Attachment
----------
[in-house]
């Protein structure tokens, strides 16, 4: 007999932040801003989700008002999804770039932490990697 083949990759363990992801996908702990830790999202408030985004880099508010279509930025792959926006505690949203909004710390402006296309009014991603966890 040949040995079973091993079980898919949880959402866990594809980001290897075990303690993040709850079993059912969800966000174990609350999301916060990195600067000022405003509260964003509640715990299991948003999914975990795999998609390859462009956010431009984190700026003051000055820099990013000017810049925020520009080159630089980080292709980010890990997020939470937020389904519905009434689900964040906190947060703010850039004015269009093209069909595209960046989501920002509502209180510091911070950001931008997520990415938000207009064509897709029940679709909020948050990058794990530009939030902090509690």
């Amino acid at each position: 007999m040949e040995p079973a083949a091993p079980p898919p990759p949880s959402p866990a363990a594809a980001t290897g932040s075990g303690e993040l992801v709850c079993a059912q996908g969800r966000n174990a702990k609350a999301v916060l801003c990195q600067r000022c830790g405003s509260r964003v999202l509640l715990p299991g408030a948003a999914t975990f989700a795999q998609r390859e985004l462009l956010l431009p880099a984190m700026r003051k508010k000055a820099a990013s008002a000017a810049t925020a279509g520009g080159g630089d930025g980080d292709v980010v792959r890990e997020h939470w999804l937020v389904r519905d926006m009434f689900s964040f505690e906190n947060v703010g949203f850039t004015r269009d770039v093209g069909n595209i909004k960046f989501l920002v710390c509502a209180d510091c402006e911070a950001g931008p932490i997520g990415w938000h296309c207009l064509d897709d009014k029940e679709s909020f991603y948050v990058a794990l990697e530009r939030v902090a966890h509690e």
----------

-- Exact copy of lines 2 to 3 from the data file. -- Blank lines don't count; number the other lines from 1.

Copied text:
């Protein structure tokens, strides 16, 4: 007999932040801003989700008002999804770039932490990697 083949990759363990992801996908702990830790999202408030985004880099508010279509930025792959926006505690949203909004710390402006296309009014991603966890 040949040995079973091993079980898919949880959402866990594809980001290897075990303690993040709850079993059912969800966000174990609350999301916060990195600067000022405003509260964003509640715990299991948003999914975990795999998609390859462009956010431009984190700026003051000055820099990013000017810049925020520009080159630089980080292709980010890990997020939470937020389904519905009434689900964040906190947060703010850039004015269009093209069909595209960046989501920002509502209180510091911070950001931008997520990415938000207009064509897709029940679709909020948050990058794990530009939030902090509690």
């Amino acid at each position: 007999m040949e040995p079973a083949a091993p079980p898919p990759p949880s959402p866990a363990a594809a980001t290897g932040s075990g303690e993040l992801v709850c079993a059912q996908g969800r966000n174990a702990k609350a999301v916060l801003c990195q600067r000022c830790g405003s509260r964003v999202l509640l715990p299991g408030a948003a999914t975990f989700a795999q998609r390859e985004l462009l956010l431009p880099a984190m700026r003051k508010k000055a820099a990013s008002a000017a810049t925020a279509g520009g080159g630089d930025g980080d292709v980010v792959r890990e997020h939470w999804l937020v389904r519905d926006m009434f689900s964040f505690e906190n947060v703010g949203f850039t004015r269009d770039v093209g069909n595209i909004k960046f989501l920002v710390c509502a209180d510091c402006e911070a950001g931008p932490i997520g990415w938000h296309c207009l064509d897709d009014k029940e679709s909020f991603y948050v990058a794990l990697e530009r939030v902090a966890h509690e």